Twenty-five years of tuberculosis in a French university hospital: a laboratory perspective
Abstract:OBJECTIVE: To determine the impact of recent changes in the epidemiology of tuberculosis in France and other industrialised countries on the primary trends of tuberculosis case rates in a French university hospital.
DESIGN: Descriptive study of all 4549 culture-positive tuberculosis cases hospitalised at Pitié-Salpêtrière Hospital between 1972 and 1996.
RESULTS: From 1972, there was a decline of 5% per year in the tuberculosis case rate, which levelled off in 1983. The proportion of tuberculosis patients who were human immunodeficiency virus (HIV) positive increased from 2% in 1983 to 28% in 1990, and thereafter remained stable. The proportion of foreign-born tuberculosis patients also increased, from 40% in 1972 to 55% in 1985. These two changes affected drug resistance patterns. Drug resistance was more common among foreign-born than among French-born patients, whether previously treated or not. Resistance to rifampicin and multidrug resistance among previously untreated patients was highly related to HIV co-infection. Extra-pulmonary sites of tuberculosis were more often smear-positive in HIV-positive than in non-HIV-positive patients (22.8% vs 12.6%), and bacteraemia was diagnosed almost exclusively in HIV-positive patients.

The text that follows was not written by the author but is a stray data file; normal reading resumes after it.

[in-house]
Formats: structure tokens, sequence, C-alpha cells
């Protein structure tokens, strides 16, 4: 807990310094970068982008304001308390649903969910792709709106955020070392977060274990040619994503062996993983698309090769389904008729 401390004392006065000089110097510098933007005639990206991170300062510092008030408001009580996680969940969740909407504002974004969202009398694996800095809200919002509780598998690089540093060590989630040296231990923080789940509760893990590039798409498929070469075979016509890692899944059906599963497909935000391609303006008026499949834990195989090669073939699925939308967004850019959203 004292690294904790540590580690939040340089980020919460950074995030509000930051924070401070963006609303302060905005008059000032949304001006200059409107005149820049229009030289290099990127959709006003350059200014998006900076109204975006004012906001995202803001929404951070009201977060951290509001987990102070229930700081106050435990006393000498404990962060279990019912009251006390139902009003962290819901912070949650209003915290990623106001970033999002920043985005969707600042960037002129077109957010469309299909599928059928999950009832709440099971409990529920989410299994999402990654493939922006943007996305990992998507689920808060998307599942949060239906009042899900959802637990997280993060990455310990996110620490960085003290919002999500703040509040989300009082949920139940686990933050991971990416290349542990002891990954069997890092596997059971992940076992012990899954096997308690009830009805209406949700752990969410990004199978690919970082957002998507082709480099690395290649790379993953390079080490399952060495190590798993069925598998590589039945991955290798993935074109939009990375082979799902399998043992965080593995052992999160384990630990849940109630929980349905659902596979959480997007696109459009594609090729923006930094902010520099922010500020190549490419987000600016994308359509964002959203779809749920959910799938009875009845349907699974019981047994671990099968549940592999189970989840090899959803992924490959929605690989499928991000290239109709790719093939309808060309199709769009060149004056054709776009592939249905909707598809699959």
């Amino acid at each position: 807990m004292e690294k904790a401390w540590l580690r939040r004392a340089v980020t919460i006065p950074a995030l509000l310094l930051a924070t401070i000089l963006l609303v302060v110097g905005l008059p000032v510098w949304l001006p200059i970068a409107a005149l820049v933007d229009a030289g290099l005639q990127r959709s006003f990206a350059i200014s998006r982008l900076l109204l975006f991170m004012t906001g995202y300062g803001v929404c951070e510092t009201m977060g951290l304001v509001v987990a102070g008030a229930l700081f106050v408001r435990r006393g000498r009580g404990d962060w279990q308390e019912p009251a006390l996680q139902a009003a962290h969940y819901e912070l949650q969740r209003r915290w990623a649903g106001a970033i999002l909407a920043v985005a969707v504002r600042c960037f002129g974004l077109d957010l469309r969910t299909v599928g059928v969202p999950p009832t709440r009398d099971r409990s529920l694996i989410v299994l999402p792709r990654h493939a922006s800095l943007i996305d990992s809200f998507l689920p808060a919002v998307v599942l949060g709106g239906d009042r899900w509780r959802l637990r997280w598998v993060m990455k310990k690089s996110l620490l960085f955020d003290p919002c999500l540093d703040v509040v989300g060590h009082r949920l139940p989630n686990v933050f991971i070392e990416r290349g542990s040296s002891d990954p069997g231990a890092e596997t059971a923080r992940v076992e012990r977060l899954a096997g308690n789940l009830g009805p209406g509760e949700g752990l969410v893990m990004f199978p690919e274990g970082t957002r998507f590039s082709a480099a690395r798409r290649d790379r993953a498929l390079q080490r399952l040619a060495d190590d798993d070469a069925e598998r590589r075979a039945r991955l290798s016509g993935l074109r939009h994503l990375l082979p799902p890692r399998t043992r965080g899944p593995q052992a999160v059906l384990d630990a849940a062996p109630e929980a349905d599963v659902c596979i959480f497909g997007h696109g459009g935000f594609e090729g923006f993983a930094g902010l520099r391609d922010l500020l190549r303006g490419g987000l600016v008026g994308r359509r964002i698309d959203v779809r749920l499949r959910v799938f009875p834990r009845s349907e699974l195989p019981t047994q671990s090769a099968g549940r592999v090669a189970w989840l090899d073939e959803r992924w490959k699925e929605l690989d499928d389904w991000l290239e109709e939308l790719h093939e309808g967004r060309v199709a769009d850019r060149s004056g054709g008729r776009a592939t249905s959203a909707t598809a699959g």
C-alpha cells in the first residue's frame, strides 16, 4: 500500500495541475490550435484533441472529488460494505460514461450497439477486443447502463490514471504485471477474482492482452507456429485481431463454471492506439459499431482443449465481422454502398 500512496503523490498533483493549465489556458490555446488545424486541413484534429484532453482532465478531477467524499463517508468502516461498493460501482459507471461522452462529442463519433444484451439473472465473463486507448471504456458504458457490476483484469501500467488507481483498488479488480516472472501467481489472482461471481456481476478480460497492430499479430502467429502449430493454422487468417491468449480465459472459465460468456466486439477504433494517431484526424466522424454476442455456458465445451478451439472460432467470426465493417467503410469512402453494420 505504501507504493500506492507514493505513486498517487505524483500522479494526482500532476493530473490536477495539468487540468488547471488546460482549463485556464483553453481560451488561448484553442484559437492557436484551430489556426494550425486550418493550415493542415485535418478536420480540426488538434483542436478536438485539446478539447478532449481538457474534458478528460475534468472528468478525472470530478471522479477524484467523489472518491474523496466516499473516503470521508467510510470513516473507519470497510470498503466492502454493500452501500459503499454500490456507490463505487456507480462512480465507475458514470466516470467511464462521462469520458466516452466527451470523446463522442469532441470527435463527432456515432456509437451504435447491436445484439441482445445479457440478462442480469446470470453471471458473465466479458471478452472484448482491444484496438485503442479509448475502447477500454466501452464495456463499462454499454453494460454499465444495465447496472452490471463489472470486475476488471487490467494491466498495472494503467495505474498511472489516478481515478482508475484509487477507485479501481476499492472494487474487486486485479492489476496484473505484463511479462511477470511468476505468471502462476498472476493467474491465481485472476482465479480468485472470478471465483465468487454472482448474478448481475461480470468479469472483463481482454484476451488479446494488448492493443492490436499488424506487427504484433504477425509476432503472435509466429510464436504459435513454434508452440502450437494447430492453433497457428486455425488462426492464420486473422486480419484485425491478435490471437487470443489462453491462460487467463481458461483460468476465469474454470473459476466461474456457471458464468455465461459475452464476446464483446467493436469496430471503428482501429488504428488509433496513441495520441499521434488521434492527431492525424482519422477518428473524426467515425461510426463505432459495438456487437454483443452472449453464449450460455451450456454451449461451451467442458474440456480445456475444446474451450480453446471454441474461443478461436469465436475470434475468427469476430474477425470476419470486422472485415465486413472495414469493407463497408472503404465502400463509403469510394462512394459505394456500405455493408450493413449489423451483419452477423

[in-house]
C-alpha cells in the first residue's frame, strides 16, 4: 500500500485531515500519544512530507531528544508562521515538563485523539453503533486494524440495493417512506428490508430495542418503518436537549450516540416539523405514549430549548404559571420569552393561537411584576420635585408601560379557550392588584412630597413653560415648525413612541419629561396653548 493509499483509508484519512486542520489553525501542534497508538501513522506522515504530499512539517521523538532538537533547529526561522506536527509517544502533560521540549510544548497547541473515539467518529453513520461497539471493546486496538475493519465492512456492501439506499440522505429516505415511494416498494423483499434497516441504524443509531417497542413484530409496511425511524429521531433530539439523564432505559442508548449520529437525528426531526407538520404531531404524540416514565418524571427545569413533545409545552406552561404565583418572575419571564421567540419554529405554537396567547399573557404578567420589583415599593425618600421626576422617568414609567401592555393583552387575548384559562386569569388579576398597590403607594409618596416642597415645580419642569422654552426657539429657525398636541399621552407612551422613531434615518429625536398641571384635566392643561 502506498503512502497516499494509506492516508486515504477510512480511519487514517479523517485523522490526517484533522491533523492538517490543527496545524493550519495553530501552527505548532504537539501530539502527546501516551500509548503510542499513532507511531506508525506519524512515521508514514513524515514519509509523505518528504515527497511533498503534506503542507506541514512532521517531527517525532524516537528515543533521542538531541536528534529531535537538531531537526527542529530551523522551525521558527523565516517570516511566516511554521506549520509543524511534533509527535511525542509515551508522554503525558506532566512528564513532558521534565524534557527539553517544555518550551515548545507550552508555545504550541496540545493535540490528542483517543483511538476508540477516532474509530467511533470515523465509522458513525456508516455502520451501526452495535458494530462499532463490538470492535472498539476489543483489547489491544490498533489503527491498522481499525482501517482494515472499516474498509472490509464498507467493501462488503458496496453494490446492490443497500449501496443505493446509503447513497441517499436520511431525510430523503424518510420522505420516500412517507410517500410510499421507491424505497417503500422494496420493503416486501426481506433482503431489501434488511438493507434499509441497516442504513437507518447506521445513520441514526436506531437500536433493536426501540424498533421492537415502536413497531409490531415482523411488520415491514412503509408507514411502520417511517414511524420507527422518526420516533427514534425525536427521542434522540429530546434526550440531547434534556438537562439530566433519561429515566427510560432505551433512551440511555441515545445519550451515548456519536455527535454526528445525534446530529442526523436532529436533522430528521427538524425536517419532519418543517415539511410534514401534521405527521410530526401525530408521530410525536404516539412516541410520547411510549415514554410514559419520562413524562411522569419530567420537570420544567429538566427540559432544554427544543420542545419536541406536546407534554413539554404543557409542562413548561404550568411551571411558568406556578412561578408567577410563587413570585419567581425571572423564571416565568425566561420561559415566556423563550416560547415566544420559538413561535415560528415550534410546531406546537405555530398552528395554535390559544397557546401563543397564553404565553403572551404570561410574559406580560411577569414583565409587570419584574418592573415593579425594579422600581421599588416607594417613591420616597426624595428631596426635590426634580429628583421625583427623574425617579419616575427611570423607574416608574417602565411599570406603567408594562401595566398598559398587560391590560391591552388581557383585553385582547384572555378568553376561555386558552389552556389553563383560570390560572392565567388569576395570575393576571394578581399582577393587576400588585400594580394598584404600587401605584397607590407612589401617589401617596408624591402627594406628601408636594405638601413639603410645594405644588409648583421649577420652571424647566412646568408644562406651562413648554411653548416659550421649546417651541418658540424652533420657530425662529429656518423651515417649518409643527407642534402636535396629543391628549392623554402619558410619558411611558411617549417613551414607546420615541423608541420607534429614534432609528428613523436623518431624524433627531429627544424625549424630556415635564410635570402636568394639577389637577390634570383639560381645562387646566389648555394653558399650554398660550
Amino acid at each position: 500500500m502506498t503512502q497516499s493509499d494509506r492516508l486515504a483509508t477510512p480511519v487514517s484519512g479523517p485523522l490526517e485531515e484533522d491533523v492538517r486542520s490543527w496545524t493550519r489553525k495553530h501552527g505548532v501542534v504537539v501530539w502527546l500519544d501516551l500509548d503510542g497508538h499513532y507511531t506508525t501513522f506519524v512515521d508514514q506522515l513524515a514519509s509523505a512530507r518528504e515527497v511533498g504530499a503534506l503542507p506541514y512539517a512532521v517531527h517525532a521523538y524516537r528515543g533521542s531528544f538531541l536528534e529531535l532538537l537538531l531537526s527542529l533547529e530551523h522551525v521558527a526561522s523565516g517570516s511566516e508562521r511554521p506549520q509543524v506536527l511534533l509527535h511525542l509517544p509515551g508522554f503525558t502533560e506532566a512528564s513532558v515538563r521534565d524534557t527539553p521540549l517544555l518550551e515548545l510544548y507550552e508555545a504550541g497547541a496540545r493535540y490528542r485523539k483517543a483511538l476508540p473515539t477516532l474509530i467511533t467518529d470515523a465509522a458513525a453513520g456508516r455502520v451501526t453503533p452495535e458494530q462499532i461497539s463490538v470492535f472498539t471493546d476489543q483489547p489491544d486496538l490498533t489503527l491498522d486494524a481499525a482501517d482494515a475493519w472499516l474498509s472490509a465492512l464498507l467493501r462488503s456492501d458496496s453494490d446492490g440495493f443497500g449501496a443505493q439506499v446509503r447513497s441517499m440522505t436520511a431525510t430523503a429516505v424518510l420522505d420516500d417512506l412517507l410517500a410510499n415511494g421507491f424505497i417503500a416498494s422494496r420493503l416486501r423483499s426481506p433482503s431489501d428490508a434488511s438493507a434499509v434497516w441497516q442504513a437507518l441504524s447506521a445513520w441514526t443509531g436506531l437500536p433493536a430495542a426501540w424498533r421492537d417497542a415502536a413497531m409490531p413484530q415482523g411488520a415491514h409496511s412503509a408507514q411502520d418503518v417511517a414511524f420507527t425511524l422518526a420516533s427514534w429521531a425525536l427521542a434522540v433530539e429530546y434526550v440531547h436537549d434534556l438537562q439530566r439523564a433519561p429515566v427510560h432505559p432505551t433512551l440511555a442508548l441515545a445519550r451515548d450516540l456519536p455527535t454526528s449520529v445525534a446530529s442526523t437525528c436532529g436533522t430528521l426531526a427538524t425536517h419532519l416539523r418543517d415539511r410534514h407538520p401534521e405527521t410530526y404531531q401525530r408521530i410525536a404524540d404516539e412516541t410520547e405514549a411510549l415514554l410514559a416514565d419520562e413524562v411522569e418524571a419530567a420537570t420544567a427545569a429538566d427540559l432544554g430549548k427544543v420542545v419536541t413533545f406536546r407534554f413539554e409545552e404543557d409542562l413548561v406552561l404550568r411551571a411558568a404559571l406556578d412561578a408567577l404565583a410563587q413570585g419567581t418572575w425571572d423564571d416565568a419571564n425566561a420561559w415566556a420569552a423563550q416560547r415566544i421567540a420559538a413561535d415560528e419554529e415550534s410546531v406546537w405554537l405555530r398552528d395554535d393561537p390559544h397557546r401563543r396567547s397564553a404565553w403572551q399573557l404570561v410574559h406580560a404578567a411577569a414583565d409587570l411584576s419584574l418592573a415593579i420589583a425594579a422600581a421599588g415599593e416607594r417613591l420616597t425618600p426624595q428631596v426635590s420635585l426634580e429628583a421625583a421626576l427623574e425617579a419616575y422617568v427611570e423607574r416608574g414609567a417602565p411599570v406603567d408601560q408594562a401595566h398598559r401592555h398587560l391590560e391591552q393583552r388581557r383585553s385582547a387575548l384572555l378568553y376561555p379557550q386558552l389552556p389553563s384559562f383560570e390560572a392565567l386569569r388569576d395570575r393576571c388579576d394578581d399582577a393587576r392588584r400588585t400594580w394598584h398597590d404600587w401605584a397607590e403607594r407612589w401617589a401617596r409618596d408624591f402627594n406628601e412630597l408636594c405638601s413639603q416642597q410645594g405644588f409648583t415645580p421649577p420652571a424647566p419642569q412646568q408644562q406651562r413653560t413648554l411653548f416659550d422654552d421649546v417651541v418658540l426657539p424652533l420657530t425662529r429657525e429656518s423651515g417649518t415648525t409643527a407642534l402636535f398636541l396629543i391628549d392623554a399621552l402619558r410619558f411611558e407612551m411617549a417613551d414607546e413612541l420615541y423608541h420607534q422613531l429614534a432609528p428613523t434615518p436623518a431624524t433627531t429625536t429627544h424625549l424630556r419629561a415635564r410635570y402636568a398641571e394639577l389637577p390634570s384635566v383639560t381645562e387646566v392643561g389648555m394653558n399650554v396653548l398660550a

CONCLUSION: The changes in clinical and bacteriological tuberculosis patterns at the hospital level over the last 25 years have paralleled those observed at national and international level in industrialised countries, including a slowing in the decrease in the case rate, due in part to the HIV epidemic, a higher proportion of foreign-born patients and an increase in drug resistance.
Document Type: Regular Paper
Affiliations: Laboratoire de Bactériologie et Hygiène, Groupe Hospitalier Pitié-Salpêtrière, Paris, France
Publication date: 2000-06-01
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